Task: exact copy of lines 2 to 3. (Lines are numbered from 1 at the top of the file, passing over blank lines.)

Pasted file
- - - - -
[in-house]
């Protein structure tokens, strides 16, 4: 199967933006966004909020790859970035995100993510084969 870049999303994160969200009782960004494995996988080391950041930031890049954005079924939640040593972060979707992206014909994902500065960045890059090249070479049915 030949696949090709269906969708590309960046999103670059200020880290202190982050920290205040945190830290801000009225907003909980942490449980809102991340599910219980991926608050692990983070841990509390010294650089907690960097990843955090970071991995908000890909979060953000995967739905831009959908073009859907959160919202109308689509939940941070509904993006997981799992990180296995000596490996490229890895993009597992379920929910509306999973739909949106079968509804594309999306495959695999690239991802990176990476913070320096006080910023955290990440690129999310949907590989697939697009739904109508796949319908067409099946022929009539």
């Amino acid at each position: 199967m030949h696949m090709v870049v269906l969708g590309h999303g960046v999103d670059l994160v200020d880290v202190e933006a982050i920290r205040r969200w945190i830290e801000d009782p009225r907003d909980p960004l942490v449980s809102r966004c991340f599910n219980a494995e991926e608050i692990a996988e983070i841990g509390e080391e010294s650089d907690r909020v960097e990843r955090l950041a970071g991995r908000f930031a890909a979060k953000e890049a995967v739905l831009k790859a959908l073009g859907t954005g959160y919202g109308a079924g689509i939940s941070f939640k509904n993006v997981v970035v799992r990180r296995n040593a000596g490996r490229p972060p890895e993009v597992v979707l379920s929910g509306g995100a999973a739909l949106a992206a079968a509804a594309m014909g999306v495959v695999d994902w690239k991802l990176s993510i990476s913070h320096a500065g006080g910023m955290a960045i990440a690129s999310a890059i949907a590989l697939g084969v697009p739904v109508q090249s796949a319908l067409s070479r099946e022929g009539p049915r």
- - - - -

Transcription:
């Protein structure tokens, strides 16, 4: 199967933006966004909020790859970035995100993510084969 870049999303994160969200009782960004494995996988080391950041930031890049954005079924939640040593972060979707992206014909994902500065960045890059090249070479049915 030949696949090709269906969708590309960046999103670059200020880290202190982050920290205040945190830290801000009225907003909980942490449980809102991340599910219980991926608050692990983070841990509390010294650089907690960097990843955090970071991995908000890909979060953000995967739905831009959908073009859907959160919202109308689509939940941070509904993006997981799992990180296995000596490996490229890895993009597992379920929910509306999973739909949106079968509804594309999306495959695999690239991802990176990476913070320096006080910023955290990440690129999310949907590989697939697009739904109508796949319908067409099946022929009539």
């Amino acid at each position: 199967m030949h696949m090709v870049v269906l969708g590309h999303g960046v999103d670059l994160v200020d880290v202190e933006a982050i920290r205040r969200w945190i830290e801000d009782p009225r907003d909980p960004l942490v449980s809102r966004c991340f599910n219980a494995e991926e608050i692990a996988e983070i841990g509390e080391e010294s650089d907690r909020v960097e990843r955090l950041a970071g991995r908000f930031a890909a979060k953000e890049a995967v739905l831009k790859a959908l073009g859907t954005g959160y919202g109308a079924g689509i939940s941070f939640k509904n993006v997981v970035v799992r990180r296995n040593a000596g490996r490229p972060p890895e993009v597992v979707l379920s929910g509306g995100a999973a739909l949106a992206a079968a509804a594309m014909g999306v495959v695999d994902w690239k991802l990176s993510i990476s913070h320096a500065g006080g910023m955290a960045i990440a690129s999310a890059i949907a590989l697939g084969v697009p739904v109508q090249s796949a319908l067409s070479r099946e022929g009539p049915r």